In her first interview with American media, US Ambassador to Washington Princess Reema bint Bandar bin Sultan hailed the relations between Riyadh and Washington, saying she was seeking to bring them closer together.
Speaking to Politico, she said her instinct is to work more on what she calls the “soft side of social change.”
She wants the US-Saudi story to no longer focus just on counter-terrorism or oil, talking instead of a “comprehensive partnership” in business, culture and education.
She hoped that there would no longer be differences in Saudi-American relations.
“Everyone has the right to their own opinion, and I would like to be judged on the quality of my work,” she told Politico in September “I am not here with bubble wrap, and I would be offended if I was treated with kid gloves.”
Princess Reema, 44, is the first woman to serve as a Saudi ambassador to a foreign country.
The magazine recalled the Princess Reema’s first day in office as some 50 female embassy employees gathered in the ballroom to meet their new boss. Princess Reema had been in Washington for only a few weeks, and this was her first group meeting of embassy staff—but only the women.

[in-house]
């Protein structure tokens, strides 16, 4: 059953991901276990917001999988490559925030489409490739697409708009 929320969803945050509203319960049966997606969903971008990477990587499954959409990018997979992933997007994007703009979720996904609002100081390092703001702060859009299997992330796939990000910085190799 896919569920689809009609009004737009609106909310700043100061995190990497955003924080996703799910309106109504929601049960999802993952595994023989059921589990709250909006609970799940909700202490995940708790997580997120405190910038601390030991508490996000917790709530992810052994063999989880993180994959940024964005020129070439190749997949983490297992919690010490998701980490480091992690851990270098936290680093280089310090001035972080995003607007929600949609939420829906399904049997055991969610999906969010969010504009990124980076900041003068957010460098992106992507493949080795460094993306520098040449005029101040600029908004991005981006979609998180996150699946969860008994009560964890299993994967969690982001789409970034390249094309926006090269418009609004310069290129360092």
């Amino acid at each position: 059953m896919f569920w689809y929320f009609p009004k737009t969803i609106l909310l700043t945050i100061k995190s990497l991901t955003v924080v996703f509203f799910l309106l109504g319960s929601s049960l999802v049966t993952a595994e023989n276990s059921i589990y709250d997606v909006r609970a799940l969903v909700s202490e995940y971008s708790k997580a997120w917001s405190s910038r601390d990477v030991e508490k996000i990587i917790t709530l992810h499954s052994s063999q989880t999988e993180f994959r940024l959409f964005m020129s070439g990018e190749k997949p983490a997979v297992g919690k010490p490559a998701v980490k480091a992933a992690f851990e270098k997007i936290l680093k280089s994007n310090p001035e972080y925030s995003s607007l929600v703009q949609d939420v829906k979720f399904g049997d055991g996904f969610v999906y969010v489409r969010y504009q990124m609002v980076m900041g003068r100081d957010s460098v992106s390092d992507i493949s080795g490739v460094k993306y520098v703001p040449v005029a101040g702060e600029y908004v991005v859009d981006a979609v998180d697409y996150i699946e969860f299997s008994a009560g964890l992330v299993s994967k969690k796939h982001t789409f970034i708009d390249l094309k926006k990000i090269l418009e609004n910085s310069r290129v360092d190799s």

“Today, it’s just the women,” she said. “It is our day to celebrate.”
Earlier that day, the Saudi government had announced it was relaxing the country’s guardianship system, a mixture of laws and customs requiring women to get permission from men in their families to make all manner of personal decisions.
The ambassador talked the women through their new rights, including obtaining passports and traveling abroad, registering marriages, filing for divorce and serving as legal guardians for children.
“Her job is clear, which is to erase some of the negative view people have of the kingdom,” said Karen Elliott House, author of On Saudi Arabia: Its People, Past, Religion, Fault Lines and Future.